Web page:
Turkish Journal of Medical Sciences




Accurate, fast and economical urinary iodine measurement is very important in diagnosing iodine deficiency disorders. The urinary iodine determination method using ammonium persulfate digestion based on the Sandell-Kolthoff reaction was optimized and modified to kinetic and automated assay. Ammonium persulfate digestion was performed at +95 ºC in a water-bath to ± 0.1 ºC precision. The performance of both the Sandell-Kolthoff reaction at 37 ºC and its kinetic measurement at 340 nm was tested in a random access automated analyzer. For method comparison, urinary iodine concentrations were measured using both the conventional chloric acid digestion method and the kinetic automated method in 66 randomly selected apparently healthy peoples' urine samples and five working iodine calibrators. The method agreed well with the conventional chloric acid digestion method (n = 66; r = 0.937 ;y = 0.895x + 0.149; Sy/x = 0.136). The detection limit of assay was 0.10 µmol/L. The mean recovery of iodine was 97% (87-107%). The intra- and interassay CVs for samples with iodine concentrations between 0.20 and 3.14 µmol/L were £ 10%. Our study suggested that urinary iodine should be determined by kinetic reading at 340 nm wavelength in an automated analyzer instead of by manual endpoint measurement at 410 nm.The kinetic procedure presented here therefore offers an easier,faster,more accurate,and more economical method.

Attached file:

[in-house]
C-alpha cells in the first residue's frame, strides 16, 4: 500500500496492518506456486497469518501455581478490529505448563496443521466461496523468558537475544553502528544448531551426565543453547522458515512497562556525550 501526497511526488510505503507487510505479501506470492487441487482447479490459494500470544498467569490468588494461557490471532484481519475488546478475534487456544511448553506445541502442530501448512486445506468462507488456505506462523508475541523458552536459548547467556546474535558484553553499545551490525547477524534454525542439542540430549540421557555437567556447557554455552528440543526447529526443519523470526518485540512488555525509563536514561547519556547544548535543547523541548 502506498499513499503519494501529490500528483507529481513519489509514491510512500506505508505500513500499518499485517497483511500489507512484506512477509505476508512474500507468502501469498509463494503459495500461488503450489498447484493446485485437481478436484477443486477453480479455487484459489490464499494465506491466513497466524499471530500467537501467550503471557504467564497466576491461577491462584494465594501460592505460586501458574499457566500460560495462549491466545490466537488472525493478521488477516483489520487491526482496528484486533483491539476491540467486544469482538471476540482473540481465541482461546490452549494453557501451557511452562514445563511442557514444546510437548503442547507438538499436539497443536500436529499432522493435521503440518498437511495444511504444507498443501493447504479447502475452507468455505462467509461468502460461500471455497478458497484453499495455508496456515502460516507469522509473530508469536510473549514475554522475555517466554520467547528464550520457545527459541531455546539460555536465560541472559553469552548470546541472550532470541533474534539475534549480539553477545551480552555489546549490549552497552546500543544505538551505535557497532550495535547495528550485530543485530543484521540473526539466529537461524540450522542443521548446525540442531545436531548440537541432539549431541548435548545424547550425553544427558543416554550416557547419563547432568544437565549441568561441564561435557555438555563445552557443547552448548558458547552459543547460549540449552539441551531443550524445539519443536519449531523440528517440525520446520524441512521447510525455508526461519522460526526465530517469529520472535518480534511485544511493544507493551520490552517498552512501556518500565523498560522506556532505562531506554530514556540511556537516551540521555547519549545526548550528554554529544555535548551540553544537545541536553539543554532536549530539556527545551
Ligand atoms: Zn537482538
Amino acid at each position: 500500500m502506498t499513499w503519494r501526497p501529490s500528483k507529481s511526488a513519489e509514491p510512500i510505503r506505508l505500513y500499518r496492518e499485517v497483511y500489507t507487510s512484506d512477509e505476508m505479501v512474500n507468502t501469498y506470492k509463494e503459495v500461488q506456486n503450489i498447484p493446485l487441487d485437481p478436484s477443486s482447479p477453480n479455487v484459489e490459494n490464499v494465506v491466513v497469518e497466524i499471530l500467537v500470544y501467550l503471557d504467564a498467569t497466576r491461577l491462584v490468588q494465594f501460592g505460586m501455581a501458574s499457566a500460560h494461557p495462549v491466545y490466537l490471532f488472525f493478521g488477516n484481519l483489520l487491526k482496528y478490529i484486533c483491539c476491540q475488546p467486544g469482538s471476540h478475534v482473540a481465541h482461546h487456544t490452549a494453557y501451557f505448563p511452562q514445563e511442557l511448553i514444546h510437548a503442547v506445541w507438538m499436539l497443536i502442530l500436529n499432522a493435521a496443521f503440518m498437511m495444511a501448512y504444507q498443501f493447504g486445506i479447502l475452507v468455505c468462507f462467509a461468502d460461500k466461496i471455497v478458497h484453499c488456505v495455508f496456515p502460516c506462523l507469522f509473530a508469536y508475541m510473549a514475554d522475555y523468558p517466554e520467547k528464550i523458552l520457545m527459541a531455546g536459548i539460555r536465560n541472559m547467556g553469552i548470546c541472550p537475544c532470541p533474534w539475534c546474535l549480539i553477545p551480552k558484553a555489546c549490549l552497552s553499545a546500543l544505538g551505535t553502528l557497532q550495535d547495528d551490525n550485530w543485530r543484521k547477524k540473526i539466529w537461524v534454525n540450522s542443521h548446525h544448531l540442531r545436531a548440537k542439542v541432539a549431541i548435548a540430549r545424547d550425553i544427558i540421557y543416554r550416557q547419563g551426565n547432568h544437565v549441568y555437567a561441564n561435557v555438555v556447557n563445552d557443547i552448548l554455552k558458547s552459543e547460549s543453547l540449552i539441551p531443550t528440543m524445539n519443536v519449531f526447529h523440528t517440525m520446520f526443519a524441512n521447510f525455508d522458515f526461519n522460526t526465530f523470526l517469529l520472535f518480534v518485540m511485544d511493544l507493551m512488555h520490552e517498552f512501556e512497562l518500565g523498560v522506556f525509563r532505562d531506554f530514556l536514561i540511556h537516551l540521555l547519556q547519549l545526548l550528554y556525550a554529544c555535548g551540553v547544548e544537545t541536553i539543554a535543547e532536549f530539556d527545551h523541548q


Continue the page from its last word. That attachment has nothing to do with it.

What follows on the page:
Iodine, ammonium persulfate digestion, photometric assay, urine, automation

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